Bill Dahlen
                  Harry Stovey
                  Paul Hines
                  Bob Caruthers
                  Jim McCormick
                  Tony Mullane
                  Seen on a bumper sticker: If only closed minds came with closed mouths.
                  Some minds are like concrete--thoroughly mixed up and permanently set.
                  A Lincoln: I don't think much of a man who is not wiser today than he was yesterday.

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                  • #10
                    Originally posted by jalbright View Post
                    My list of guys from the 19th century I'd induct (In no particular order):

                    Charlie Bennett
                    Joe Start
                    Ross Barnes
                    Cupid Childs
                    Hardy Richardson
                    Joe Glasscock
                    Bill Dahlen
                    Harry Stovey
                    Paul Hines
                    Bob Caruthers
                    Jim McCormick
                    Tony Mullane
                    If I could elect one dozen, those would be the names.
                    "It is a simple matter to erect a Hall of Fame, but difficult to select the tenants." -- Ken Smith
                    "I am led to suspect that some of the electorate is very dumb." -- Henry P. Edwards
                    "You have a Hall of Fame to put people in, not keep people out." -- Brian Kenny
                    "There's no such thing as a perfect ballot." -- Jay Jaffe

                    Comment


                    • #11
                      My top 5...Dahlen, Stovey, McCormick, Ryan, Van Haltren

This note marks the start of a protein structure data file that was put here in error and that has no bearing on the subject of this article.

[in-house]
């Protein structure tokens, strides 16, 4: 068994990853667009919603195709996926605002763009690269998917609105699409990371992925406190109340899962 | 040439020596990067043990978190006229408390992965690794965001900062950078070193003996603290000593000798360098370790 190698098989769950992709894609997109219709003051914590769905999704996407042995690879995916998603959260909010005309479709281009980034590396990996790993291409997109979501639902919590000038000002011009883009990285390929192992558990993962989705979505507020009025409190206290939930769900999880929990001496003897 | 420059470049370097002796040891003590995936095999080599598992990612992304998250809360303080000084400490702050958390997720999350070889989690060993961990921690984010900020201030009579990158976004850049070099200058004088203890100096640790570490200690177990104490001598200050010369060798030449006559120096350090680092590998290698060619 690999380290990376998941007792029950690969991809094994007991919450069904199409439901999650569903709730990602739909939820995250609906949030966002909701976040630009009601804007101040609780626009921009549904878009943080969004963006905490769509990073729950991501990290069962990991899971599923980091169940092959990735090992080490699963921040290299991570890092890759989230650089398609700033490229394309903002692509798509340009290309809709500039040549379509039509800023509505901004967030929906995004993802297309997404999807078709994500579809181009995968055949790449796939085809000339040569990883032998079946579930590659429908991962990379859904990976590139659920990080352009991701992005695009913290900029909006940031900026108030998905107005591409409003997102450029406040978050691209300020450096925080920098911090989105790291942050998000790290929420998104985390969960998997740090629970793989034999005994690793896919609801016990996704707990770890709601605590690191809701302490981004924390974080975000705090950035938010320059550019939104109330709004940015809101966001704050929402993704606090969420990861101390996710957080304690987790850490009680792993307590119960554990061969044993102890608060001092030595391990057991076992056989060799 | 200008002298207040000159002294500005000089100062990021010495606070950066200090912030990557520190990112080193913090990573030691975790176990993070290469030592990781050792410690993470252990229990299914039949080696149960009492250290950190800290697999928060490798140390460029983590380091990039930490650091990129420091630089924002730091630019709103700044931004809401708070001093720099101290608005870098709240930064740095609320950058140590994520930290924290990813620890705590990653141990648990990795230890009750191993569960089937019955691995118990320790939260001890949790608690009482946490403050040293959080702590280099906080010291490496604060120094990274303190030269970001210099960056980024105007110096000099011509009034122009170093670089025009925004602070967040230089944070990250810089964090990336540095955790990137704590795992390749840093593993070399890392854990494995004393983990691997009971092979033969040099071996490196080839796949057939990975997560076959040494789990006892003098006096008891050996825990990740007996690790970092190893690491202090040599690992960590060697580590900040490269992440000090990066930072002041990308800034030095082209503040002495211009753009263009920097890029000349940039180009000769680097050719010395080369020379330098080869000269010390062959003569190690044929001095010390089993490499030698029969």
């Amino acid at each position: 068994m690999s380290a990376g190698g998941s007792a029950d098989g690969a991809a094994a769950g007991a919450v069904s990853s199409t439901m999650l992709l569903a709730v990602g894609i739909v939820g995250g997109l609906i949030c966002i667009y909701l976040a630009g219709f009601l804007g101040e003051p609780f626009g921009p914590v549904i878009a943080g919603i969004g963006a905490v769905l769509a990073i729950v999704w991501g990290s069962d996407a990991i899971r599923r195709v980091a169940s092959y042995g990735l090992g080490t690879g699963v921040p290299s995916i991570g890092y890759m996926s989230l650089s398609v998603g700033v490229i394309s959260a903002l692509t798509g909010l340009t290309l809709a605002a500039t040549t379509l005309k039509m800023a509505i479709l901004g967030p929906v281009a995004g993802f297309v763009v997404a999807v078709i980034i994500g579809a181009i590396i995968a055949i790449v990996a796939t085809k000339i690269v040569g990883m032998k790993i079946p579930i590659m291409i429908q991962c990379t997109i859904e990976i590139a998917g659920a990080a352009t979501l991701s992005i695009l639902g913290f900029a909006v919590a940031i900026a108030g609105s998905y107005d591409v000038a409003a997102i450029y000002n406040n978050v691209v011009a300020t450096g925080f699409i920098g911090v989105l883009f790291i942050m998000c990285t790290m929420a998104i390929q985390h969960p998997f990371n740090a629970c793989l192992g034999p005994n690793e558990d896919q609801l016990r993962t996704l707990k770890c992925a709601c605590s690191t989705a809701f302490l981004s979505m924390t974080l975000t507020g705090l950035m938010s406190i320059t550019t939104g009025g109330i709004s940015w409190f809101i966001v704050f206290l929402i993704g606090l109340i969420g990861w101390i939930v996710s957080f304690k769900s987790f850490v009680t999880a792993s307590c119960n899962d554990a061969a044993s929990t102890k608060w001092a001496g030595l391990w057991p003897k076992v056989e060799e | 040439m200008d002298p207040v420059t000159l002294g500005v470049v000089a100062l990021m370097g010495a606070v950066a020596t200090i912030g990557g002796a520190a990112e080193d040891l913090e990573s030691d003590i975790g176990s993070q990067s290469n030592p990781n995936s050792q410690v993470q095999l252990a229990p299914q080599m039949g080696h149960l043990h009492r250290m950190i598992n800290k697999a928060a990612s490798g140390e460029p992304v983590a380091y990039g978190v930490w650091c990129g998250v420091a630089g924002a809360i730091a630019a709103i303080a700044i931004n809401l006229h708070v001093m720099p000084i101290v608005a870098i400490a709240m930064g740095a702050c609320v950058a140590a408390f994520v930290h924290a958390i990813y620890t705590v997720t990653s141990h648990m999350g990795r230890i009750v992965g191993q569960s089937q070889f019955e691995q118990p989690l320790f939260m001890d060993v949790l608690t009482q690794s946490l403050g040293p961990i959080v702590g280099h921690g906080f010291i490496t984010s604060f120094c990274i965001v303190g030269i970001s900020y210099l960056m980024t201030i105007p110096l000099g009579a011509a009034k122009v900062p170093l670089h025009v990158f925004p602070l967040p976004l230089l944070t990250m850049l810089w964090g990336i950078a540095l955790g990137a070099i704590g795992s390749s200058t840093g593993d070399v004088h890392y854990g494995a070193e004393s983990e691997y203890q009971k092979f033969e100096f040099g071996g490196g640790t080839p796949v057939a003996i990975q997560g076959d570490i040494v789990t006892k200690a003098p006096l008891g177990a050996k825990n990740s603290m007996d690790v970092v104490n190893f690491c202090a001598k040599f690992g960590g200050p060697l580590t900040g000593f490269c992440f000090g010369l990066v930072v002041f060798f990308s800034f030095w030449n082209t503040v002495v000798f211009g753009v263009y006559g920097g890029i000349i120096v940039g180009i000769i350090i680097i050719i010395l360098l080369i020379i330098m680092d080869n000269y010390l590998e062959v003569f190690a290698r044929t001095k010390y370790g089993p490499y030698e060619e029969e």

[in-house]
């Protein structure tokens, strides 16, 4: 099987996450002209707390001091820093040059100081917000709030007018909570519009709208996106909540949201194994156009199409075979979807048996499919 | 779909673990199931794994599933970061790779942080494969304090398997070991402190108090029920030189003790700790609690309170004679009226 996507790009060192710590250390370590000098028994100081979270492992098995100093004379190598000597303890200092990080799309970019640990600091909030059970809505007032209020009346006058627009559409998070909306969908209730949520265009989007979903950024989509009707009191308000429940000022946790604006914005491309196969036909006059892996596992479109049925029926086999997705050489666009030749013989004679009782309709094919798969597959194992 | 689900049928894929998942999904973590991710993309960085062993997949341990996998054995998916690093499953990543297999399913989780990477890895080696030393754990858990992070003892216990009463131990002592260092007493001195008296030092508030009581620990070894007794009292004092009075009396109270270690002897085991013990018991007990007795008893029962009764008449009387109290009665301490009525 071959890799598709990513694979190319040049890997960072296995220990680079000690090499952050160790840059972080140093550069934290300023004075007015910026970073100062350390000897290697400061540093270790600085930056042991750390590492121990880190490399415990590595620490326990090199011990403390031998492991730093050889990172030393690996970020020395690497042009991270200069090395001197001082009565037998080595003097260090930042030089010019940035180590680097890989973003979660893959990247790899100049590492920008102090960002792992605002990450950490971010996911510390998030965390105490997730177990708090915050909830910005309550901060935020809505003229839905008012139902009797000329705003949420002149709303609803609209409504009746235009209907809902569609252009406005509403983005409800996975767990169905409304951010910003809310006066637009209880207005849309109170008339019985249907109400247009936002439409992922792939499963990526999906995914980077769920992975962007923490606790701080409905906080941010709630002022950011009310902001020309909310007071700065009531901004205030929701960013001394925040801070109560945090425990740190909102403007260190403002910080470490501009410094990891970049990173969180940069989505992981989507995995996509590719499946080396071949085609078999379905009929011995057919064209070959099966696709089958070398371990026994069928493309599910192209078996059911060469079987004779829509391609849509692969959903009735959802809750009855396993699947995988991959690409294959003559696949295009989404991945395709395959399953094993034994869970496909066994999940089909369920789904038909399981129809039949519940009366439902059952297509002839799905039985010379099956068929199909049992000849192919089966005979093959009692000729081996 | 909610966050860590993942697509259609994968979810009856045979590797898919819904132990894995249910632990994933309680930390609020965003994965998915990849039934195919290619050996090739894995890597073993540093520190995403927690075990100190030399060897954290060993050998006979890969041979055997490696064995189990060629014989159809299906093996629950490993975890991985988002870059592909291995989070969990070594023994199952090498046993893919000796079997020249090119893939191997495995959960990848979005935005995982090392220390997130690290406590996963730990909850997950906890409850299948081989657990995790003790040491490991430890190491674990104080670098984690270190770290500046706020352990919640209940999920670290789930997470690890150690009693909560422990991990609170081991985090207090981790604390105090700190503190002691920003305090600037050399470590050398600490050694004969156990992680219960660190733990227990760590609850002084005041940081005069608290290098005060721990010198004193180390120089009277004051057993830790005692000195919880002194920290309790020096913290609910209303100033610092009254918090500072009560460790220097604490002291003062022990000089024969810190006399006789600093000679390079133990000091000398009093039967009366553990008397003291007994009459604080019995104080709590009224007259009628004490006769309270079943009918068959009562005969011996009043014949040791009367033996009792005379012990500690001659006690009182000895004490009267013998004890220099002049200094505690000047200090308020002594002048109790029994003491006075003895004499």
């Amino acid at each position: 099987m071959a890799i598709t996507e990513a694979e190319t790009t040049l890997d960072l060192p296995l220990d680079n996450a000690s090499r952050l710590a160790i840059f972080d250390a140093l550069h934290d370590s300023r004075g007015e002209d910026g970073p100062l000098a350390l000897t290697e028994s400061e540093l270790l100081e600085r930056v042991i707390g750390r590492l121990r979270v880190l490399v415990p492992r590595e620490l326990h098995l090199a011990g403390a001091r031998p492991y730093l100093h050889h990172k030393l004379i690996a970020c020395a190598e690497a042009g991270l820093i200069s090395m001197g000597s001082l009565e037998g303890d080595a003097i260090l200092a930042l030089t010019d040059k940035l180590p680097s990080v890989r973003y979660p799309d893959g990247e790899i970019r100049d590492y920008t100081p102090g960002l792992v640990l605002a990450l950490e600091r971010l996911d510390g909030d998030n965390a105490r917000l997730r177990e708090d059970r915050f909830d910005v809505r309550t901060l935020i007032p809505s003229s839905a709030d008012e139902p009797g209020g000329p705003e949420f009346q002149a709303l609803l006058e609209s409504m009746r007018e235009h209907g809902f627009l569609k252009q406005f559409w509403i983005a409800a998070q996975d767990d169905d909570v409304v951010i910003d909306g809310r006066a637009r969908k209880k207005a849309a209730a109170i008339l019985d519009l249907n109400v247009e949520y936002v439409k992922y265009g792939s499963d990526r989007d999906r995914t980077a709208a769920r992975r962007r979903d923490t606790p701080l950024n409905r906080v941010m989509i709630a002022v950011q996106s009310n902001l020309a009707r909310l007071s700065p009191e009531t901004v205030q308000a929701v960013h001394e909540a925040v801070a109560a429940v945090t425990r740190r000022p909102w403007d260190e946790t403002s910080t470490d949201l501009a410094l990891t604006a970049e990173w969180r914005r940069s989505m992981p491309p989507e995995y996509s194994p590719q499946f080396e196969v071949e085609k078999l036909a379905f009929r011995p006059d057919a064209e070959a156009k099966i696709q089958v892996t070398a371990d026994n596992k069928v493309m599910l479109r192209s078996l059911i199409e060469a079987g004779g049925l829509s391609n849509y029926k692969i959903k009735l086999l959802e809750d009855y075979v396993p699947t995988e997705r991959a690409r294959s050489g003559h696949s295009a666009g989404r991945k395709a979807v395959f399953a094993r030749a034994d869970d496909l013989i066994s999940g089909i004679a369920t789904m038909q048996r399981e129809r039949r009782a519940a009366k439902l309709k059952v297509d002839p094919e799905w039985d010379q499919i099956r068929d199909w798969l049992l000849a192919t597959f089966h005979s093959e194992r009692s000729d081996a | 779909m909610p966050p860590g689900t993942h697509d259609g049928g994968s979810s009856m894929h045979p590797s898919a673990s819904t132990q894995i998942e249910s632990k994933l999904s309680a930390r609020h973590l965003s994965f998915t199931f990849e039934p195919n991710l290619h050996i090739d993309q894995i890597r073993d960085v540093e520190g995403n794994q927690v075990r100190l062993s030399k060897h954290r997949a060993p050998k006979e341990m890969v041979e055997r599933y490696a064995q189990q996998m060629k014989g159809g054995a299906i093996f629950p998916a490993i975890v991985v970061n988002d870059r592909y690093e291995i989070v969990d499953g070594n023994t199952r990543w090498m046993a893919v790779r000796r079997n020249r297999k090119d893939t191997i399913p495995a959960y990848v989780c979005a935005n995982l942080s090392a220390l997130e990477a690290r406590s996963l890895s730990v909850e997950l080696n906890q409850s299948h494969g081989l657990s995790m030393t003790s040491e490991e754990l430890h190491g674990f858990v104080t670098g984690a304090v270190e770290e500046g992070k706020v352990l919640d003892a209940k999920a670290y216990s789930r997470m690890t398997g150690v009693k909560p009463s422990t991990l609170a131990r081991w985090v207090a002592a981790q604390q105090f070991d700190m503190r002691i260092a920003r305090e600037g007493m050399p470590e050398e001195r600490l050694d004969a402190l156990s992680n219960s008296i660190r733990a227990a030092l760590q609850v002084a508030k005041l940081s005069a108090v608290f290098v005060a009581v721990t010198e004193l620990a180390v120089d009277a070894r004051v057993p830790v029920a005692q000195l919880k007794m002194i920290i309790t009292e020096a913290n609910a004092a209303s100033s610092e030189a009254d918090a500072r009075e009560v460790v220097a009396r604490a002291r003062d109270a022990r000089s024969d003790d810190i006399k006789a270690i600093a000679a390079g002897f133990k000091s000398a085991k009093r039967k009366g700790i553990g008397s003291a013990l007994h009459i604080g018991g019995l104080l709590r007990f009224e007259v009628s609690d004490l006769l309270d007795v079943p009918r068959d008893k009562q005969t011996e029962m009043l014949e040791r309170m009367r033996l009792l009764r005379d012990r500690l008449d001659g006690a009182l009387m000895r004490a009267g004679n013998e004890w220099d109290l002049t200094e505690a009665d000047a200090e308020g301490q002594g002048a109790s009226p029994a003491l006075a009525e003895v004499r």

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                      • #12
                        There has never been a player who primarily played in the American Association elected tot he hall of fame. Closest thing would be Comiskey but he's in as an owner/executive of course.
                        "No matter how great you were once upon a time — the years go by, and men forget,” - W. A. Phelon in Baseball Magazine in 1915. “Ross Barnes, forty years ago, was as great as Cobb or Wagner ever dared to be. Had scores been kept then as now, he would have seemed incomparably marvelous.”

                        Comment


                        • #13
                          Van Haltren is a bit of a puzzle to me. Good, but HoF?
                          “There can be no higher law in journalism than to tell the truth and to shame the devil.” Walter Lippmann

                          "I don't care if the guy is yellow or black, or if he has stripes like a ******* zebra. I'm the manager of this team and I say he [Robinson] plays." - Leo Durocher

                          Comment


                          • #14
                            Pete Browning and Harry Stovey were two of the first three selected in SABRs most overlooked 19th century player election. Both played in the AA and aren't getting much support either from the HOF or here.
                            Ross Barnes is tops on my list.

                            Comment


                            • #15
                              Originally posted by jalbright View Post
                              My list of guys from the 19th century I'd induct (In no particular order):

                              Charlie Bennett
                              Joe Start
                              Ross Barnes\
                              Cupid Childs
                              Hardy Richardson
                              Joe Glasscock
                              Bill Dahlen
                              Harry Stovey
                              Paul Hines
                              Bob Caruthers
                              Jim McCormick
                              Tony Mullane
                              Excellent list ja, my two adds besides these for serious consideration are Charley Buffinton and Ned Williamson.
                              Jacquelyn Eva Marchand (1983-2017)
                              http://www.tezakfuneralhome.com/noti...uelyn-Marchand

                              Comment